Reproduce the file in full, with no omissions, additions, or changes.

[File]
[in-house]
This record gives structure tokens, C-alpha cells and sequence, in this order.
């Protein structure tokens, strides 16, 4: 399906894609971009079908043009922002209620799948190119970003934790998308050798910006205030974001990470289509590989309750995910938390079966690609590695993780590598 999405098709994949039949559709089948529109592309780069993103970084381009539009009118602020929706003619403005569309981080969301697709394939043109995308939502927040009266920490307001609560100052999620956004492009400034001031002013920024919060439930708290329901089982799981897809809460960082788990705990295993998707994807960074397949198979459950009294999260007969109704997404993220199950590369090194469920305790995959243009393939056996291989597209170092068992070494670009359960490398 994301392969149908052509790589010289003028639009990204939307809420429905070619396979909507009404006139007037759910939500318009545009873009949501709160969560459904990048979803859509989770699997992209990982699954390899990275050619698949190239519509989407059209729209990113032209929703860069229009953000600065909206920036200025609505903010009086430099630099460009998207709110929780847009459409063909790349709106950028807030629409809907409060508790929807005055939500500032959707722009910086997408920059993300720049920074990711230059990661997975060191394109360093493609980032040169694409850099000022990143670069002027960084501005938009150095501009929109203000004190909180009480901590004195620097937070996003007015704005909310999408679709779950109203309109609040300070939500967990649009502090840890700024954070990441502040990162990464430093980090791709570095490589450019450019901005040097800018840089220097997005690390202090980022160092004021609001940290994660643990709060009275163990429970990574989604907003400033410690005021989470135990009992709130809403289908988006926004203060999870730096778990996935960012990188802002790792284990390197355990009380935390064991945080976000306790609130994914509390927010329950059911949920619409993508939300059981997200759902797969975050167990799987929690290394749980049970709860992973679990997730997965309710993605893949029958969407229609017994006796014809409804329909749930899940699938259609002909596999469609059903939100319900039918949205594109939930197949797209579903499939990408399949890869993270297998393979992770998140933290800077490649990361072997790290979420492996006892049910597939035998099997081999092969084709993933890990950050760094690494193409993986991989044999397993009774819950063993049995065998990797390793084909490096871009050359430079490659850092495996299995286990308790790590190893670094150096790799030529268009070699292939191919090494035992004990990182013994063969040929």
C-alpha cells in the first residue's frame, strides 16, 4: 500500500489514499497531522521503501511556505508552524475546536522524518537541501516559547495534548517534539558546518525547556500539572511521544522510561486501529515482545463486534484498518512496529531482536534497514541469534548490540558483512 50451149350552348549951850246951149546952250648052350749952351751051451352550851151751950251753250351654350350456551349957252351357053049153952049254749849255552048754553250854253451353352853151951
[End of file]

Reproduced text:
[in-house]
This record gives structure tokens, C-alpha cells and sequence, in this order.
């Protein structure tokens, strides 16, 4: 399906894609971009079908043009922002209620799948190119970003934790998308050798910006205030974001990470289509590989309750995910938390079966690609590695993780590598 999405098709994949039949559709089948529109592309780069993103970084381009539009009118602020929706003619403005569309981080969301697709394939043109995308939502927040009266920490307001609560100052999620956004492009400034001031002013920024919060439930708290329901089982799981897809809460960082788990705990295993998707994807960074397949198979459950009294999260007969109704997404993220199950590369090194469920305790995959243009393939056996291989597209170092068992070494670009359960490398 994301392969149908052509790589010289003028639009990204939307809420429905070619396979909507009404006139007037759910939500318009545009873009949501709160969560459904990048979803859509989770699997992209990982699954390899990275050619698949190239519509989407059209729209990113032209929703860069229009953000600065909206920036200025609505903010009086430099630099460009998207709110929780847009459409063909790349709106950028807030629409809907409060508790929807005055939500500032959707722009910086997408920059993300720049920074990711230059990661997975060191394109360093493609980032040169694409850099000022990143670069002027960084501005938009150095501009929109203000004190909180009480901590004195620097937070996003007015704005909310999408679709779950109203309109609040300070939500967990649009502090840890700024954070990441502040990162990464430093980090791709570095490589450019450019901005040097800018840089220097997005690390202090980022160092004021609001940290994660643990709060009275163990429970990574989604907003400033410690005021989470135990009992709130809403289908988006926004203060999870730096778990996935960012990188802002790792284990390197355990009380935390064991945080976000306790609130994914509390927010329950059911949920619409993508939300059981997200759902797969975050167990799987929690290394749980049970709860992973679990997730997965309710993605893949029958969407229609017994006796014809409804329909749930899940699938259609002909596999469609059903939100319900039918949205594109939930197949797209579903499939990408399949890869993270297998393979992770998140933290800077490649990361072997790290979420492996006892049910597939035998099997081999092969084709993933890990950050760094690494193409993986991989044999397993009774819950063993049995065998990797390793084909490096871009050359430079490659850092495996299995286990308790790590190893670094150096790799030529268009070699292939191919090494035992004990990182013994063969040929």
C-alpha cells in the first residue's frame, strides 16, 4: 500500500489514499497531522521503501511556505508552524475546536522524518537541501516559547495534548517534539558546518525547556500539572511521544522510561486501529515482545463486534484498518512496529531482536534497514541469534548490540558483512 50451149350552348549951850246951149546952250648052350749952351751051451352550851151751950251753250351654350350456551349957252351357053049153952049254749849255552048754553250854253451353352853151951